My biggest lesson or self realization, if you will, came from really understanding the difference between a want and a need. It’s more about learning to love what you have than always having what you want.

Focus

As we move into 2021, my word for the year is focus.

I want to focus more on cultivating friendships and creativity and even my garden. I want to continue to spend time with family and friends and love my tribe with all I have. I want to focus on my physical, mental, and spiritual health and that of my family’s. I want to focus on doing more of what matters to me and what is important to me. I am learning to say no and accept the unique challenges in my life.

Happy New Year’s Eve!

I wish you all health and happiness in the coming year. I hope you are safe tonight and celebrate in whatever way feels right for you.

I’ll see you next year.

A Few of My Favorite Things, Travel

Nashville Strong

As some of you may know, I am Ohio born and bred, but I spent a couple of the best years of my life in Nashville, TN while pursuing my undergraduate degree at Belmont University.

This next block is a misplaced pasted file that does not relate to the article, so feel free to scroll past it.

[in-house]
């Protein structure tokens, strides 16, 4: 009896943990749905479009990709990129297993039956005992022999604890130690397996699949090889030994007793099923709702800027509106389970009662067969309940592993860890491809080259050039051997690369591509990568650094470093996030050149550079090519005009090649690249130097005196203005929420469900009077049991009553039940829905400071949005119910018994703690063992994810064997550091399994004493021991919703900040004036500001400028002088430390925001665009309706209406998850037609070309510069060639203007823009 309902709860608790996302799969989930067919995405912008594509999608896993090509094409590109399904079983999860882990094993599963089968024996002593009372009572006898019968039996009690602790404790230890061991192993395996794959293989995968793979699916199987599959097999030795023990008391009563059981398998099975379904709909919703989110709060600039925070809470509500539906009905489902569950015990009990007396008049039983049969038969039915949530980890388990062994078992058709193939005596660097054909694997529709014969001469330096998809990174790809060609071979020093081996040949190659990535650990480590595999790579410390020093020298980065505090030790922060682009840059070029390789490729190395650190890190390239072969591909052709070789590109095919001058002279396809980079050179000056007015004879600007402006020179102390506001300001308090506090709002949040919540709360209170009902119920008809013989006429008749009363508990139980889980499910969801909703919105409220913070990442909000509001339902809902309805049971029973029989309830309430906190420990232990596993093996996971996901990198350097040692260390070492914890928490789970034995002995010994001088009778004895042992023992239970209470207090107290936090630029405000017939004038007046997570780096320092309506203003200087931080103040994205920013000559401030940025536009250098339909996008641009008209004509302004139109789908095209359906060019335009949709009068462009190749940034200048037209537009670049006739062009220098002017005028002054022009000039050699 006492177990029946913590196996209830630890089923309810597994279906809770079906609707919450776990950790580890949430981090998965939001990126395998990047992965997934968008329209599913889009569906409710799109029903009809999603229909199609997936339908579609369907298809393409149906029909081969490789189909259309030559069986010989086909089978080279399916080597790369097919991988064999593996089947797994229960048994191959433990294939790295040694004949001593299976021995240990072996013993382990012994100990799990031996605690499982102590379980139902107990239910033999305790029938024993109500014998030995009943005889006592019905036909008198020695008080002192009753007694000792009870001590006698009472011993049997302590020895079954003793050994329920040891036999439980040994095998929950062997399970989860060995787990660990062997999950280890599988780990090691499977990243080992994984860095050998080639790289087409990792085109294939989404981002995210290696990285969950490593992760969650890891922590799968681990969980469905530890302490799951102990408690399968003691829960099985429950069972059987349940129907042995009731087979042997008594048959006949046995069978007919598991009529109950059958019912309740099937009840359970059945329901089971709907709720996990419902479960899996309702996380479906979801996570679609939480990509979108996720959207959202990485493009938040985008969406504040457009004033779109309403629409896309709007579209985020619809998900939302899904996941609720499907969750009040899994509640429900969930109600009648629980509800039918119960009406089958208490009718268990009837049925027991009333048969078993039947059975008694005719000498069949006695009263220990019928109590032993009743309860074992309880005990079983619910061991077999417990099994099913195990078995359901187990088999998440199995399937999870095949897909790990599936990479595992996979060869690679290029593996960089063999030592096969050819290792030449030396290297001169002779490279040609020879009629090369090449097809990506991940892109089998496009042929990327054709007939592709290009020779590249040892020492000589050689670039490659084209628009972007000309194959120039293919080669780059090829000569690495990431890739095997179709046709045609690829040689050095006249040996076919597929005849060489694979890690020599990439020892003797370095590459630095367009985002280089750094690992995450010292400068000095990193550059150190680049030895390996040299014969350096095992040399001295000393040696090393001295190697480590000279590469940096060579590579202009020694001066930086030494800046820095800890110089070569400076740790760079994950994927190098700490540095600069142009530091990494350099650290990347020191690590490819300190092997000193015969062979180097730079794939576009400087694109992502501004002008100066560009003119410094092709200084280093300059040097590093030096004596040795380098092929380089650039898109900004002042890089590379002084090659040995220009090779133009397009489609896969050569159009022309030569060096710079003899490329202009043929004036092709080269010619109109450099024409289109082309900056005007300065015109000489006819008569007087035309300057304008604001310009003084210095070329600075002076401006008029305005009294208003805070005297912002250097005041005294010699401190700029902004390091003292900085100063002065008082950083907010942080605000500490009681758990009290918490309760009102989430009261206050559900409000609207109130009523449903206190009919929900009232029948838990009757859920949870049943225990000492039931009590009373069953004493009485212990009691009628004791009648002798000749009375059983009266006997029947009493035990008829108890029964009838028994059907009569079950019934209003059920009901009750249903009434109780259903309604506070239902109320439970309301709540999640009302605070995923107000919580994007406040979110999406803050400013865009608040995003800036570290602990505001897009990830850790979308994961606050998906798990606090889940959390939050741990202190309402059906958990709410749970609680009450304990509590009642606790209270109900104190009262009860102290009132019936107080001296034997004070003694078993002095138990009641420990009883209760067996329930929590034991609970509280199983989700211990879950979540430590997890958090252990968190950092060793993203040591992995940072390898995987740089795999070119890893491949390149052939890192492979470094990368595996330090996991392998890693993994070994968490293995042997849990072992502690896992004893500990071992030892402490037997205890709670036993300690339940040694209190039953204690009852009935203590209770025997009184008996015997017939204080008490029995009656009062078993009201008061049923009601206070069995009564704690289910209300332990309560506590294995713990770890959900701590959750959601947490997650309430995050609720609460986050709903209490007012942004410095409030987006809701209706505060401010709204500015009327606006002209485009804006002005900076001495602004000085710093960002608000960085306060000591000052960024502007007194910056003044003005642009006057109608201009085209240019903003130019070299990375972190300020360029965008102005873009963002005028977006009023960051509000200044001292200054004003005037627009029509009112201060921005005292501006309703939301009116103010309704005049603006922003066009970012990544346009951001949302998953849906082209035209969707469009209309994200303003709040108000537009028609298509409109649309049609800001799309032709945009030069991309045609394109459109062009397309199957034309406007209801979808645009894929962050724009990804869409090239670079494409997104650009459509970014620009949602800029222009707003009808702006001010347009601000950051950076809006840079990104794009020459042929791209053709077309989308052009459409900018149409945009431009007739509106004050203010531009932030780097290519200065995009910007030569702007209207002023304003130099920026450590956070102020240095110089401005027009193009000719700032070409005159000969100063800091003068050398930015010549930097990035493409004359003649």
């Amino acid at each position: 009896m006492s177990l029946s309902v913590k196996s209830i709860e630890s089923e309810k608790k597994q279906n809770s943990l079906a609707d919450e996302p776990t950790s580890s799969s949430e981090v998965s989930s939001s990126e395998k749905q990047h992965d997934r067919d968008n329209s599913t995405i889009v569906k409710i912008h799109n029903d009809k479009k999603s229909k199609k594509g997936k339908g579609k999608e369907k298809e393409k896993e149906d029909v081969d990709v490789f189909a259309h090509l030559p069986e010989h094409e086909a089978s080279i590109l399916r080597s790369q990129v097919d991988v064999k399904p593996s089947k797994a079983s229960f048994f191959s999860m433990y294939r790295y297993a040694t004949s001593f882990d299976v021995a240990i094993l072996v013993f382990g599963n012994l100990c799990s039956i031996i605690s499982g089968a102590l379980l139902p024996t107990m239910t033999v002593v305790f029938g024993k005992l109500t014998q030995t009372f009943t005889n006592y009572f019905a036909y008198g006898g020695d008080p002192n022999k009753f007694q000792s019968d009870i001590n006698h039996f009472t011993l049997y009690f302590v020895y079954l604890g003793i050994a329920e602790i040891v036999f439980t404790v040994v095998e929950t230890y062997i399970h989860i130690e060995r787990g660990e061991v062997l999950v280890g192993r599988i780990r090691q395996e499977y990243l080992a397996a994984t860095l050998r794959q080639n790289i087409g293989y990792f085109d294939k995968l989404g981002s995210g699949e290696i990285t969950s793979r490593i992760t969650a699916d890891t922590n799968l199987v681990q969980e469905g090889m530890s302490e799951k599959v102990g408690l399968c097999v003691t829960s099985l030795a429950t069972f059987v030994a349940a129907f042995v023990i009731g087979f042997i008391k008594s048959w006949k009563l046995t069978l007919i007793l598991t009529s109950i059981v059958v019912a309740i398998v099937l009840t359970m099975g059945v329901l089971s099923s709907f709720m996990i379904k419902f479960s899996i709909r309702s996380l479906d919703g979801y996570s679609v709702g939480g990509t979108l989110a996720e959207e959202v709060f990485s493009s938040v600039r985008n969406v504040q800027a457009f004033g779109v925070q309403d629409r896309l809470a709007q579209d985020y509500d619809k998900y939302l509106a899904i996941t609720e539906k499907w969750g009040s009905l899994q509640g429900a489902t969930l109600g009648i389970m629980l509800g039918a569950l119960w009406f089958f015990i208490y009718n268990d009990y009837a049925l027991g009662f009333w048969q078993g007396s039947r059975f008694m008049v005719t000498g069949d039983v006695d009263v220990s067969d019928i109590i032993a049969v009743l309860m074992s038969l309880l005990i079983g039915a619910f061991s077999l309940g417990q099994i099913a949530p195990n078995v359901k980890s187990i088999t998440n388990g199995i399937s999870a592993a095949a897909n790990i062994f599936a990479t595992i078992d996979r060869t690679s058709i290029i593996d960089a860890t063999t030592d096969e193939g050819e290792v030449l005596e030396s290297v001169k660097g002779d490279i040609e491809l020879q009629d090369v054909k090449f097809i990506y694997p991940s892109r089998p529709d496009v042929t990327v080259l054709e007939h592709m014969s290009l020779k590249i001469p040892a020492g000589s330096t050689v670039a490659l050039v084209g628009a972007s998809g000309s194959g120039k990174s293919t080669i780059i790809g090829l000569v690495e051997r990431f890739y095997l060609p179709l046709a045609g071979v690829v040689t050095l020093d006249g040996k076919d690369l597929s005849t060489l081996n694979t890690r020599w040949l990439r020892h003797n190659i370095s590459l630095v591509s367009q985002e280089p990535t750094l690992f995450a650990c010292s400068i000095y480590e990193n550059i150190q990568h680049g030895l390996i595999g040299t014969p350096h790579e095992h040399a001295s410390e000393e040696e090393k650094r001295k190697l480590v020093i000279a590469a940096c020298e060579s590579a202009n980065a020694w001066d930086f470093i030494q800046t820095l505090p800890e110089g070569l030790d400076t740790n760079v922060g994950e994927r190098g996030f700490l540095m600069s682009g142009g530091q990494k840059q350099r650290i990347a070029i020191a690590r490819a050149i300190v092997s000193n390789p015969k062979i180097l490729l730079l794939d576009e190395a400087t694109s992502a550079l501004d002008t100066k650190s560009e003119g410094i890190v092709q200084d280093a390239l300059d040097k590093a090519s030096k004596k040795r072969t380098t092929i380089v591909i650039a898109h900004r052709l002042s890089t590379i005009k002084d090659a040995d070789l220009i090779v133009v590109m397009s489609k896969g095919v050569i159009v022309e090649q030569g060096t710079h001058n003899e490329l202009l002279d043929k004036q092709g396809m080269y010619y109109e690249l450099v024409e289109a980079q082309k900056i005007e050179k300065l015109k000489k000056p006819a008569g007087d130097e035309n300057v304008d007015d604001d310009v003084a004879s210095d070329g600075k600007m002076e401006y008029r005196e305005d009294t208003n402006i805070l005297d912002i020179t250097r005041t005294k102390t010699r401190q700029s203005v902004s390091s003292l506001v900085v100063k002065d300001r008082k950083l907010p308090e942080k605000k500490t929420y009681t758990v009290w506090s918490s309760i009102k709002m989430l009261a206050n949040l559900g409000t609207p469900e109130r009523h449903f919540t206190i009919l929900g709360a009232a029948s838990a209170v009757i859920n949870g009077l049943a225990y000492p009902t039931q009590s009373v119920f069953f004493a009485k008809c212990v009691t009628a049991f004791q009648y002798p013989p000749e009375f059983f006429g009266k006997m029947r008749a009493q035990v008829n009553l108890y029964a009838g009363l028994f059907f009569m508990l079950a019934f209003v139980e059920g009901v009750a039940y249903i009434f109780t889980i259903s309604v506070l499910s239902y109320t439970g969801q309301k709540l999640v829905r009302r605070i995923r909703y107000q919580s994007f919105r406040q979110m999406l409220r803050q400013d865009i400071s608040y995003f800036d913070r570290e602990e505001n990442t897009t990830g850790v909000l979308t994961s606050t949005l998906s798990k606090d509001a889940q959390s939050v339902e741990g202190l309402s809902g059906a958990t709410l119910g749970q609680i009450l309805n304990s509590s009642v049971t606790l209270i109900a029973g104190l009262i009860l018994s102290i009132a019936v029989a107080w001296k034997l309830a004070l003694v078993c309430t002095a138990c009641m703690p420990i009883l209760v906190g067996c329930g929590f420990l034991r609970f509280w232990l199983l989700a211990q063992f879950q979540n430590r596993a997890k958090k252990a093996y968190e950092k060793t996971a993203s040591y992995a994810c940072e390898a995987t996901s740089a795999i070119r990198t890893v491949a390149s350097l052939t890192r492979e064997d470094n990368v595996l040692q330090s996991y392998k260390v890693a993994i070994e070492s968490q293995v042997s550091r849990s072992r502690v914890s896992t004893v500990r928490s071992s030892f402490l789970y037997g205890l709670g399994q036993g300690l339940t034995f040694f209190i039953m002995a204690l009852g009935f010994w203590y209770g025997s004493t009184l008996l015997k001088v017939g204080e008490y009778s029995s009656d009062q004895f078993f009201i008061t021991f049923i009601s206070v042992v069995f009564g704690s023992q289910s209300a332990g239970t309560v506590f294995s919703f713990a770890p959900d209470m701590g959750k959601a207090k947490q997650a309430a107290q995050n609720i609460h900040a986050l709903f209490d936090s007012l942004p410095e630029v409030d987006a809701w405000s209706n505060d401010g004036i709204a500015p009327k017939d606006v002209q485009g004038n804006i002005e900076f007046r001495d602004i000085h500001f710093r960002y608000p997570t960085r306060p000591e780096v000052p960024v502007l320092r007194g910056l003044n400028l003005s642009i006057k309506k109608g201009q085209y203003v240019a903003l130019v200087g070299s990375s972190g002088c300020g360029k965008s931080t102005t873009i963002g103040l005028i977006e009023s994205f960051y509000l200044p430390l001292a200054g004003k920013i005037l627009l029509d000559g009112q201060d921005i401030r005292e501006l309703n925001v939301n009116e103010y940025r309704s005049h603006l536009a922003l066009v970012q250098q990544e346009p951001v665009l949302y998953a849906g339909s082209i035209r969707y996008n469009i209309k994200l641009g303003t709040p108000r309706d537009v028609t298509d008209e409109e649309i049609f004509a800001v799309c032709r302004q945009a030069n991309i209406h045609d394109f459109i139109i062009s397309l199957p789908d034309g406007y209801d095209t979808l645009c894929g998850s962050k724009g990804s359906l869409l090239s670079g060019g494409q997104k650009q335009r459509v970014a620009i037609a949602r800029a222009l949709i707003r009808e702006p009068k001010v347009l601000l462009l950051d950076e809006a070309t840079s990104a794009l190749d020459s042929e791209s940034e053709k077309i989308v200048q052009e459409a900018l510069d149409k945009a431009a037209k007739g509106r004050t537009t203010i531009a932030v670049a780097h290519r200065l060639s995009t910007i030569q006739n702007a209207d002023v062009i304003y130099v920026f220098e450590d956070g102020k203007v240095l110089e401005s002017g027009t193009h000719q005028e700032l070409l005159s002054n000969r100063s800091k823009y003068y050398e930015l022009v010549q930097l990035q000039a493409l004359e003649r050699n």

That time in my life is so special to me. I finished degree and had some of the greatest experiences. I met some of the most amazing humans there and made some of the best lifelong friends that a girl could ask for. It was the place where I found myself and really came into my own.

Nashville will always be home to me.

Yesterday morning a horrific act of what can only be described as terrorism happened in Music City. Some one for some reason decided to set off a bomb on 2nd Avenue. It destroyed buildings and businesses and it displaced residents from their homes.